In each of the previous three seasons, Toronto has had one stretch that turned what looked like a sure-thing into a disaster. In 2011-12 it was a 5-17-3 season-ending descent that cost them a playoff berth while in 2013-14 it was a 2-12-0 stretch in their final 14 contests. They actually did make the playoffs in 2013, but went on to blow a 4-1 lead in the third period of Game 7 of their first round series against the Boston Bruins.
The common theme there is that it was a season-ending slump, but the Leafs’ recent fall has been no less dramatic or devastating. Toronto has gone 3-14-0, which is its worst 17-game stretch since 1990, per Sportsnet. That amazingly came directly after a 10-1-1 run.
Toronto was 19-9-3 when this stretch started and had a comfortable seven-point cushion in the playoff race. At the time, the Leafs were far closer to the Atlantic Division title than the teams chasing them. To put it in another perspective, Sports Club Stats put their chances of making the playoffs at 95.22% at the end of their 10-1-1 run. Following their loss to Ottawa last night, the Leafs have fallen to 4.53%:
The Maple Leafs are 10 points behind in the playoff race, which means they’ve suffered a 17-point swing over their slump. If there’s any silver lining at all to their collapse though, it’s the fact that it came early means there’s still an opportunity for them to end on a hopeful note. Maybe for the first time in years, the Maple Leafs can enter the summer with a sense of optimism instead of having the taste of complete defeat still fresh.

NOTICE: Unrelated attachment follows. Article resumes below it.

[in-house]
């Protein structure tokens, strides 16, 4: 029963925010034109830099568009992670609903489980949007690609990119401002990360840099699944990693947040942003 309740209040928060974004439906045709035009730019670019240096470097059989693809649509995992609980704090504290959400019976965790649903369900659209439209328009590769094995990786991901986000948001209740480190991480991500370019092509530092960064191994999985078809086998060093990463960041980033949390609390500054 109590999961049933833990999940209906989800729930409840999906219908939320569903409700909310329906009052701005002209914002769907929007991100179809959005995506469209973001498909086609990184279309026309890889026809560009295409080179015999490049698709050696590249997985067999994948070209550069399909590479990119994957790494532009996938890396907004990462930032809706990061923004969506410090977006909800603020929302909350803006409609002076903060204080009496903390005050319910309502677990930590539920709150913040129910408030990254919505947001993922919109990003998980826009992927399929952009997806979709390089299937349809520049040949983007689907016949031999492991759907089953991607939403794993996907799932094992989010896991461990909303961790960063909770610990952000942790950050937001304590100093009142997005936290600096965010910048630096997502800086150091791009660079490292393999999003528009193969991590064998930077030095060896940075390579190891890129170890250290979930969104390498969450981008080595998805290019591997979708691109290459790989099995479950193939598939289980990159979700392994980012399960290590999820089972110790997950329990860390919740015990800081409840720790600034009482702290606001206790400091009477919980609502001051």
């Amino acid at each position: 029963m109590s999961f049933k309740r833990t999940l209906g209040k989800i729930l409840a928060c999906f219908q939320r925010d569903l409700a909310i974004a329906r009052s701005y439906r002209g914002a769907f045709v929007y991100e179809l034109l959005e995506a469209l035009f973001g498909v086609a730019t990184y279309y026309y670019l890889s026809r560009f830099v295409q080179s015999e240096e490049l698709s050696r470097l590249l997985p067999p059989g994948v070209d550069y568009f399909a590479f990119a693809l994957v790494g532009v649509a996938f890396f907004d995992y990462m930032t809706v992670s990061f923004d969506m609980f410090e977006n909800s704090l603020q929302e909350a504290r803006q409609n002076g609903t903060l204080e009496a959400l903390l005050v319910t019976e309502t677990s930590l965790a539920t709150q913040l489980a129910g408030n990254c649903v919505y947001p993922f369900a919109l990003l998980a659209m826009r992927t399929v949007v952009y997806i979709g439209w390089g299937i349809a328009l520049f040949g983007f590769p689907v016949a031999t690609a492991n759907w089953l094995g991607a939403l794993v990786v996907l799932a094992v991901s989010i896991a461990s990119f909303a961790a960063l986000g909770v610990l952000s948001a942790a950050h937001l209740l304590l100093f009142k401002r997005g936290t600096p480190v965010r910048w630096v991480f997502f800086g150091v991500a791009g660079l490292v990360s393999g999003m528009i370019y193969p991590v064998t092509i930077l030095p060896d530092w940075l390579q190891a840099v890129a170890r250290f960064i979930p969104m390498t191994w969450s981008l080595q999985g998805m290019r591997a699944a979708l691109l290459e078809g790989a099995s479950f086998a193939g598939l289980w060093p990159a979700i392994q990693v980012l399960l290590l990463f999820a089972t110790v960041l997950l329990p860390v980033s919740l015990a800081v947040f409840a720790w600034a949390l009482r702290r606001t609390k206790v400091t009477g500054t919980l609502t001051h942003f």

In the meantime, questions about the Maple Leafs’ future will linger. They’ve already fired head coach Randy Carlyle. Will changes to their core follow before the deadline? There’s certainly been a lot of speculation about Phil Kessel in particular and while it may prove to be unfounded, as a league executive recently told ESPN, he would generate a lot of interest regardless of his big contract if the Leafs decide to go that route.